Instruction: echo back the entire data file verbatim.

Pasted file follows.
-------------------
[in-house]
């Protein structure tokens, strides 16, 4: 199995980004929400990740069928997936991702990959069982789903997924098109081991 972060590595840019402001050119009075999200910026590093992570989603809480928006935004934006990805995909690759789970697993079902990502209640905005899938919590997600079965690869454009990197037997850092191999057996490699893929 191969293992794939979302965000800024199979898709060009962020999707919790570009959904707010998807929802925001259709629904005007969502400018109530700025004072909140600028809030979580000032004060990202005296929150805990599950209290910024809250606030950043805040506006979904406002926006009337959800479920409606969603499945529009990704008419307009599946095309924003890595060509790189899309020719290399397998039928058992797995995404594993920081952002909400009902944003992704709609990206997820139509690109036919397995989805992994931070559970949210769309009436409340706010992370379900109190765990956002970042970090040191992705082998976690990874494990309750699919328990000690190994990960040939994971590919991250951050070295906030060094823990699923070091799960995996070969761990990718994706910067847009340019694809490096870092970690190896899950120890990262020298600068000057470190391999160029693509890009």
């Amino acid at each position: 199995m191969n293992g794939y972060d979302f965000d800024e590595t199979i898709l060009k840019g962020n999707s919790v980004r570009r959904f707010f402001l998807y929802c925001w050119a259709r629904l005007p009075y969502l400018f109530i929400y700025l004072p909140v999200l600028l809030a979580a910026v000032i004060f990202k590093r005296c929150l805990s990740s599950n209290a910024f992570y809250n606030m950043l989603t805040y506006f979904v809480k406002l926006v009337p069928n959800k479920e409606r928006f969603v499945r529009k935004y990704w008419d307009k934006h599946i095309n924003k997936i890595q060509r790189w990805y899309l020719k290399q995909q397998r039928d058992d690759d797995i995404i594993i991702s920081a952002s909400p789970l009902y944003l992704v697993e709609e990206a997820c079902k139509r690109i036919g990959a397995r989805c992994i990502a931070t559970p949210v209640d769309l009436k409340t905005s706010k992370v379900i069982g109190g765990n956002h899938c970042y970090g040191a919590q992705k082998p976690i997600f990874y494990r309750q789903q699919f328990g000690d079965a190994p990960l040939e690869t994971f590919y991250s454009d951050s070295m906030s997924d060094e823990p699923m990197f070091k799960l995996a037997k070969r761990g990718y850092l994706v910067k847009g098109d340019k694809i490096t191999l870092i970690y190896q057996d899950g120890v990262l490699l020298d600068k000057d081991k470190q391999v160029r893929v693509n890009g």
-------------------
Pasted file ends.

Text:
[in-house]
């Protein structure tokens, strides 16, 4: 199995980004929400990740069928997936991702990959069982789903997924098109081991 972060590595840019402001050119009075999200910026590093992570989603809480928006935004934006990805995909690759789970697993079902990502209640905005899938919590997600079965690869454009990197037997850092191999057996490699893929 191969293992794939979302965000800024199979898709060009962020999707919790570009959904707010998807929802925001259709629904005007969502400018109530700025004072909140600028809030979580000032004060990202005296929150805990599950209290910024809250606030950043805040506006979904406002926006009337959800479920409606969603499945529009990704008419307009599946095309924003890595060509790189899309020719290399397998039928058992797995995404594993920081952002909400009902944003992704709609990206997820139509690109036919397995989805992994931070559970949210769309009436409340706010992370379900109190765990956002970042970090040191992705082998976690990874494990309750699919328990000690190994990960040939994971590919991250951050070295906030060094823990699923070091799960995996070969761990990718994706910067847009340019694809490096870092970690190896899950120890990262020298600068000057470190391999160029693509890009």
């Amino acid at each position: 199995m191969n293992g794939y972060d979302f965000d800024e590595t199979i898709l060009k840019g962020n999707s919790v980004r570009r959904f707010f402001l998807y929802c925001w050119a259709r629904l005007p009075y969502l400018f109530i929400y700025l004072p909140v999200l600028l809030a979580a910026v000032i004060f990202k590093r005296c929150l805990s990740s599950n209290a910024f992570y809250n606030m950043l989603t805040y506006f979904v809480k406002l926006v009337p069928n959800k479920e409606r928006f969603v499945r529009k935004y990704w008419d307009k934006h599946i095309n924003k997936i890595q060509r790189w990805y899309l020719k290399q995909q397998r039928d058992d690759d797995i995404i594993i991702s920081a952002s909400p789970l009902y944003l992704v697993e709609e990206a997820c079902k139509r690109i036919g990959a397995r989805c992994i990502a931070t559970p949210v209640d769309l009436k409340t905005s706010k992370v379900i069982g109190g765990n956002h899938c970042y970090g040191a919590q992705k082998p976690i997600f990874y494990r309750q789903q699919f328990g000690d079965a190994p990960l040939e690869t994971f590919y991250s454009d951050s070295m906030s997924d060094e823990p699923m990197f070091k799960l995996a037997k070969r761990g990718y850092l994706v910067k847009g098109d340019k694809i490096t191999l870092i970690y190896q057996d899950g120890v990262l490699l020298d600068k000057d081991k470190q391999v160029r893929v693509n890009g």